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More wrestling with Roepke

Wilhelm Roepke’s book A Humane Economy is intended to lay out the conditions for the existence and well-being of a free economy and indeed a free society. Those conditions are rather demanding. Here are some quotations:

The market economy, and with it social and political freedom, can thrive only as a part and under the protection of a bourgeois system. This implies the existence of a society in which certain fundamentals are respected and color the whole network of social relationships: individual effort and responsibility, absolute norms and values, independence based on ownership, prudence and daring, calculating and saving, responsibility for planning one’s own life, proper coherence with the community, family feeling, a sense of tradition and the succession generations combined with an open-minded view of the present and the future, proper tension between individual and community, firm moral discipline, respect for the value of money, the courage to grapple on one’s own with life and its uncertainties, a sense of the natural order of things, and a firm scale of values. 98.

We need a natural nobility whose authority is, fortunately, readily accepted by all men, an elite deriving its title solely from supreme performance and peerless moral example and invested with the moral dignity of such a life…. The way to it is an exemplary and slowly maturing life of dedicated endeavor on behalf of all, unimpeachable integrity, constant restraint of our common greed, proved soundness of judgment, a spotless private life, indomitable courage in standing up for truth and law, and generally the highest example…. No free society, least of all ours, which threatens to degenerate into mass society, can subsist without such a class of censors. 131-2.

It is invaluable to have independent institutions beyond the arena of conflicts of interests—institutions possessing the authority of guardians of universal and lasting values which cannot be bought. I have in mind the judiciary, the central bank, the churches, universities, and foundations, a few newspapers and periodicals of unimpeachable integrity, an educational system which, by cultivating the universal and the classical, sets up a barrier to the teachings of utilitarianism and the specialization of knowledge, and, finally, that natural nobility of which we have already spoken. 149.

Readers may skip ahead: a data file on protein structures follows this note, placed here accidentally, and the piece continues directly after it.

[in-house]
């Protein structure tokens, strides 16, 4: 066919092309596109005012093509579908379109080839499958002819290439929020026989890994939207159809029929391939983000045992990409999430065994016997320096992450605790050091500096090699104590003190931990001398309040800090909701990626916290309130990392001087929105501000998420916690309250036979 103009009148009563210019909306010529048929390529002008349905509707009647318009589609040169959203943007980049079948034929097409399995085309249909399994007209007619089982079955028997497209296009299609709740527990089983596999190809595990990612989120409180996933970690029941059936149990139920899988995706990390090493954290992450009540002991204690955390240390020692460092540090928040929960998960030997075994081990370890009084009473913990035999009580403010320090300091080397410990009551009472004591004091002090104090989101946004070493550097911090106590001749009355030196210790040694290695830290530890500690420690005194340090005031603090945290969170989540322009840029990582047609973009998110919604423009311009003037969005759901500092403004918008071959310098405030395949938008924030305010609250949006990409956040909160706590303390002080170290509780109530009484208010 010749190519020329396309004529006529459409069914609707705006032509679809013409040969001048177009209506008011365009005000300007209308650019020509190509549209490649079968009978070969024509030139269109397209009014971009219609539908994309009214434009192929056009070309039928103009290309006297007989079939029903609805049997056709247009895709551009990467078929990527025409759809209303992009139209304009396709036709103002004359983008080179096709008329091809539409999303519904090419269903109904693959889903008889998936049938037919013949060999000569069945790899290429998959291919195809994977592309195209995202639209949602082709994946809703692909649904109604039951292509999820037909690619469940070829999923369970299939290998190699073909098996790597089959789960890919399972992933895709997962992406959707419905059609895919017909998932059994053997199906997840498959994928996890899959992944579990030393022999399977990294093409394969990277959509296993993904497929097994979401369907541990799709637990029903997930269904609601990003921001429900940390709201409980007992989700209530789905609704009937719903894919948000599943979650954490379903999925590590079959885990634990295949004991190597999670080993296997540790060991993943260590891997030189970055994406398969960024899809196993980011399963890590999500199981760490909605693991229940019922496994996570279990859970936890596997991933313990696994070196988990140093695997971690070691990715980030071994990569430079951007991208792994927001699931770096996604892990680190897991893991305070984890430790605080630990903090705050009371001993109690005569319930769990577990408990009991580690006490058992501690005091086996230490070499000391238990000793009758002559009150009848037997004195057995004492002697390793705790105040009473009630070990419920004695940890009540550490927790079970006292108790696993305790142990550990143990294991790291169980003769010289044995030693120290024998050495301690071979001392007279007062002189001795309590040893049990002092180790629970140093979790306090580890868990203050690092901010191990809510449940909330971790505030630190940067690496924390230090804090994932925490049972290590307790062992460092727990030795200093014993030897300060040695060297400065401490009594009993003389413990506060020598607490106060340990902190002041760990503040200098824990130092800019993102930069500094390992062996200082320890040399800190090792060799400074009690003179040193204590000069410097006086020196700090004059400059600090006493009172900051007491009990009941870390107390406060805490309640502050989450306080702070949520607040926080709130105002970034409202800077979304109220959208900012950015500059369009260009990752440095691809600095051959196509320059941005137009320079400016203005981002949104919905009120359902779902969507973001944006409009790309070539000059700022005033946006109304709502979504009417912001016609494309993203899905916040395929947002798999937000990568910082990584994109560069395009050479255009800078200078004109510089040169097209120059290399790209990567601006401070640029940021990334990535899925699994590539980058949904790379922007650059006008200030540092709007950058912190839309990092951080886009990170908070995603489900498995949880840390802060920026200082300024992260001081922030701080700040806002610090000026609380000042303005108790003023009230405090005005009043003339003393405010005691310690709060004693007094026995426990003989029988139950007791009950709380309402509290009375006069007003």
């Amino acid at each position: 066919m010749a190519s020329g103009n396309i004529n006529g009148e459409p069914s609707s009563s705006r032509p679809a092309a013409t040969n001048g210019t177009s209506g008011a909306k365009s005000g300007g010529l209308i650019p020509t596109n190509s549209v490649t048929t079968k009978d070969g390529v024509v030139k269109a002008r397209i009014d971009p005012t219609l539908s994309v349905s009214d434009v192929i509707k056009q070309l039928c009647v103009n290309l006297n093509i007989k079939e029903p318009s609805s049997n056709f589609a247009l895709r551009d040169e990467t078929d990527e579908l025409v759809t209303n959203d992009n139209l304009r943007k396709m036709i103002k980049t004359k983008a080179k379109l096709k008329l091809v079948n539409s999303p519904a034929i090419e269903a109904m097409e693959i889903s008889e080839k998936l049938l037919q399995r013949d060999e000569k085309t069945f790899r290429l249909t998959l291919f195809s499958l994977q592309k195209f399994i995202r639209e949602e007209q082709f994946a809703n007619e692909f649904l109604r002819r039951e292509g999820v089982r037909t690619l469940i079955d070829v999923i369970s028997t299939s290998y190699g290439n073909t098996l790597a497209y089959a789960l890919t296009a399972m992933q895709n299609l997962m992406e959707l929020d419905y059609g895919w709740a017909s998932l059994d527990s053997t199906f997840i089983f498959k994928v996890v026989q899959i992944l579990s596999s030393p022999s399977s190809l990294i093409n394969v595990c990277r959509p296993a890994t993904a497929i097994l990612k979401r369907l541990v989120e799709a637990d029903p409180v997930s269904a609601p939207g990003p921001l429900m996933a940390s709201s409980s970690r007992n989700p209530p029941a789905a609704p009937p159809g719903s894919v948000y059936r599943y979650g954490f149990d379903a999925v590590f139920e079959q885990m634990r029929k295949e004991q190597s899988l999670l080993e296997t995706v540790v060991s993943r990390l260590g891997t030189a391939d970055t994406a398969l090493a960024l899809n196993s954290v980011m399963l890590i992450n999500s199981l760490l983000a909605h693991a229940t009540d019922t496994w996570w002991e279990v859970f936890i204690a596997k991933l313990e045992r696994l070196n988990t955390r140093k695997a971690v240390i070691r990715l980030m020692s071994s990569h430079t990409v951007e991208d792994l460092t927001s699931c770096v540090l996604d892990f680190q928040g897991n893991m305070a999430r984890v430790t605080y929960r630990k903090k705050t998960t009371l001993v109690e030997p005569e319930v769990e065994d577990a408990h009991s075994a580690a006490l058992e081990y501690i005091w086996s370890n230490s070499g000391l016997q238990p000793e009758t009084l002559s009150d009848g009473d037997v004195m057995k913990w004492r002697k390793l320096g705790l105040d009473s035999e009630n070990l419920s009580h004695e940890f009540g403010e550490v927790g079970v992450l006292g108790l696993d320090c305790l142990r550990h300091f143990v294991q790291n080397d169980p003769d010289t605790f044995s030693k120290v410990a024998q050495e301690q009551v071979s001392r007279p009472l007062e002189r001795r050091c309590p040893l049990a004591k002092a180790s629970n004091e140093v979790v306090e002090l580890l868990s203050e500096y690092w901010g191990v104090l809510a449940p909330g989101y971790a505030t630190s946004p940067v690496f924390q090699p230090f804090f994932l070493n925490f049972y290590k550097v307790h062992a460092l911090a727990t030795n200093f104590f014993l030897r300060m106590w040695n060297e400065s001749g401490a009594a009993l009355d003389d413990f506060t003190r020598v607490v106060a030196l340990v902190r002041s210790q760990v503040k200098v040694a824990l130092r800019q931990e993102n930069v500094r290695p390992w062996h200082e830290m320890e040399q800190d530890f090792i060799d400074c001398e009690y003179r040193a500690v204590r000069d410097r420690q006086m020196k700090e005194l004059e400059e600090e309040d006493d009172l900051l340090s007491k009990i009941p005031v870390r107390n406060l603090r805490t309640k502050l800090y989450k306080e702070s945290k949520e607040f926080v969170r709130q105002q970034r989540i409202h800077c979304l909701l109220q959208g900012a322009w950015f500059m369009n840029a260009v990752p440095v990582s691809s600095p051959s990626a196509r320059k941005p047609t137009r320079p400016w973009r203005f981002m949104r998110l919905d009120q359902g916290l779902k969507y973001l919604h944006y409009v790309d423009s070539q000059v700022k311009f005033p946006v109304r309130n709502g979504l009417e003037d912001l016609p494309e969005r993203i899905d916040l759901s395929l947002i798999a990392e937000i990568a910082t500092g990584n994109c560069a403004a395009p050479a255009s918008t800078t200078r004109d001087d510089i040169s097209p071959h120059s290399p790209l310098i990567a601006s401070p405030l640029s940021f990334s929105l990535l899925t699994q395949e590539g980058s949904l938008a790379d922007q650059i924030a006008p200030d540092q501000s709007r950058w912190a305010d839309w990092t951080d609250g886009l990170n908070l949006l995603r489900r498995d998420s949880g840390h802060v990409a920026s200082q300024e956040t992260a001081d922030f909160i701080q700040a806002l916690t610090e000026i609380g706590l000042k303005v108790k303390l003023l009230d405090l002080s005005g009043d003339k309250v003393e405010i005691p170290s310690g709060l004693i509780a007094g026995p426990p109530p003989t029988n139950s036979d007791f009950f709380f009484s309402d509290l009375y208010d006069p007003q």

Such things do not exist now. Not only are they absent, or present in only the most fragmentary form, but they are opposed to our whole structure of intellectual, social and moral authority. What connection do they have with the inclusiveness and tolerance that are now our supreme values? With rejection of absolutes, meeting people where they are, affirmation of other ways, and meeting human needs without regard to someone’s judgment of the worthiness of the needy? Quite obviously, they are directly opposed to what today functions as our common faith. In current terms, the guy’s a Nazi. He’s a German, and he talks about censors, absolute norms, daring, the courage to grapple with life and its uncertainties, coherence with the community, a sense of the natural order of things, a sense of tradition and the succession of generations, and natural nobility. What more, if you are a man of the mainstream, do you need to see him for what he is?

That leaves the problem of what to do if we think our common faith today is an inhuman monstrosity and Roepke’s is infinitely better. It seems to me difficult simply to follow Roepke. His ideals, admirable though they are, are dependent on a particular state of society that gives them their sense and function. It seems to me that those who find themselves increasingly alienated from a social order that bears less and less resemblance to Roepke’s bourgeois society have little choice but to choose ideals that relate to ultimate realities more than social structure. Roepke’s ideals aren’t the ideals of a saint, and that seems to be what we need, even if we ourselves are not saints. They have a role to play, since organizational issues are always of some importance, but today that role is definitely secondary. We need much more.